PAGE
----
The World Trade Organisation had ruled that European Union preferential sugar relations with the Caribbean breached global trade regulations. Forcing the EU to take drastic measures against the Caribbean countries by ending the preferential prices on sugar, which took effect in October 2017. According to the Sugar Association of the Caribbean, SAC, the Caribbean countries are still reeling from the effects of that decision and continue to seek solutions within its own regional market to solve the problem. To make matters worse, more than two-thirds of sugar consumed within CARICOM comes from extra-regional sources, placing the sugar from the region at a further disadvantage. Last week, SAC Directors met in Belize to discuss the future of the regional sugar supply. Love News spoke with William Neal, the Communications Officer of SAC who said that if the problem is left unchecked it could negatively affect the future of the region’s sugar.
William Neal – Communication Officer of SAC: The Sugar Association of the Caribbean usually meets twice a year and so this is not an unusual meeting but the fact that it was held in Belize at a time when we need to look at how the changes in Europe is affecting us. We have now a year and a half that has passed so we are living the reality and are trying to chart a way forward in terms of what do we do as a region to secure our own market. A lot of conversation is looking not only at the supply side, in terms of what we can do for the market and what we are producing as the four countries that are remaining. We also want to make sure that we have the market, most other markets are secured for their producers and we want to ensure that CARICOM is ensured for the regional producers as well. We do know that ⅔ of the sugar coming into CARICOM comes from outside the CARICOM region. Extra-Regional countries such as Guatemala and Colombia are pumping sugar in here. The market is broken in our view and we think that it is important that we look at CARICOM and try to get some policy changes that would ensure the sustainability of our own regional sugar producers. The sugar coming in from places like Guatemala and Colombia have a closed market but what they are doing to some people would be dumping because they are selling the sugar into the Caribbean for about 50% of what they would be able to get on their own market.”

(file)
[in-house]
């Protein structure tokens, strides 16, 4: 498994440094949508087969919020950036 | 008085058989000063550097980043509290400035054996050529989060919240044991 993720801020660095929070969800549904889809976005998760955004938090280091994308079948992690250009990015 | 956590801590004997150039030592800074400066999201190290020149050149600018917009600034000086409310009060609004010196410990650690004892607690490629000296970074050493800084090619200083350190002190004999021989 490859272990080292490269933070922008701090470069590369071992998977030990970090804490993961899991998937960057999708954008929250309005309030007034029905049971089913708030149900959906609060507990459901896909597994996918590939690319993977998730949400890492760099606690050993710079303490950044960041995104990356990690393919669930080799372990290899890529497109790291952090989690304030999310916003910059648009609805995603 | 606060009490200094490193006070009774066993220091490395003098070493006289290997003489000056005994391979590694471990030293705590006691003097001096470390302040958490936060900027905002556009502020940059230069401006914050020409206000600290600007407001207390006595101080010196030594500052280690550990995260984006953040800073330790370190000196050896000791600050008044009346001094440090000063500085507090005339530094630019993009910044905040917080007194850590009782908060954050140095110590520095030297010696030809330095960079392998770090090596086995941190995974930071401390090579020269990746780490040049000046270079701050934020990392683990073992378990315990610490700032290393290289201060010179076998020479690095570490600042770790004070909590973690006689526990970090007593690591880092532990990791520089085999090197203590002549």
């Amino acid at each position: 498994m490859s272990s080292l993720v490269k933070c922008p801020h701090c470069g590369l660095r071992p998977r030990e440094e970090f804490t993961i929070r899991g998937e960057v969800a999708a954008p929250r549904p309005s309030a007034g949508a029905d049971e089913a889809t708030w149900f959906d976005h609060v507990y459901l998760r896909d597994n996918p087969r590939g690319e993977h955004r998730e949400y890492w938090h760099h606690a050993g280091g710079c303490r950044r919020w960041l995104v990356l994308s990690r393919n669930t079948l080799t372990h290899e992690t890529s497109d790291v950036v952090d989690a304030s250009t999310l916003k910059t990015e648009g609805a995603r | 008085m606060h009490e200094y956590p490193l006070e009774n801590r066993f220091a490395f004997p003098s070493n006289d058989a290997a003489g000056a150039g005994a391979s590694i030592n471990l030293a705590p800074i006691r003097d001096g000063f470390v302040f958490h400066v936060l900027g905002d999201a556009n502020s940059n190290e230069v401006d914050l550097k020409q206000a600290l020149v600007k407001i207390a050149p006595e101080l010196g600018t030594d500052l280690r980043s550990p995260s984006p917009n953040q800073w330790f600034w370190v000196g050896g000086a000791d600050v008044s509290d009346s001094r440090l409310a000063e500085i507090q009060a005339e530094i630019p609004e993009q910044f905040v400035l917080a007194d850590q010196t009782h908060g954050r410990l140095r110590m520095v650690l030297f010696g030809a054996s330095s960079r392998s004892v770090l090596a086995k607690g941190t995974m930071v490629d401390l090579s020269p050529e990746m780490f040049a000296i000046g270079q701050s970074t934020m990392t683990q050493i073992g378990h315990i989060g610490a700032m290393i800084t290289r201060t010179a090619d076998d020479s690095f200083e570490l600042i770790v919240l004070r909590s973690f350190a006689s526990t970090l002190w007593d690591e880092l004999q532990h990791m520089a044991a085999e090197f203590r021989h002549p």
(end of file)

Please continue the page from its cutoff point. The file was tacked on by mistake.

Neal added that currently four CARICOM countries produce sugar, namely, Jamaica, Guyana, Barbados and Belize.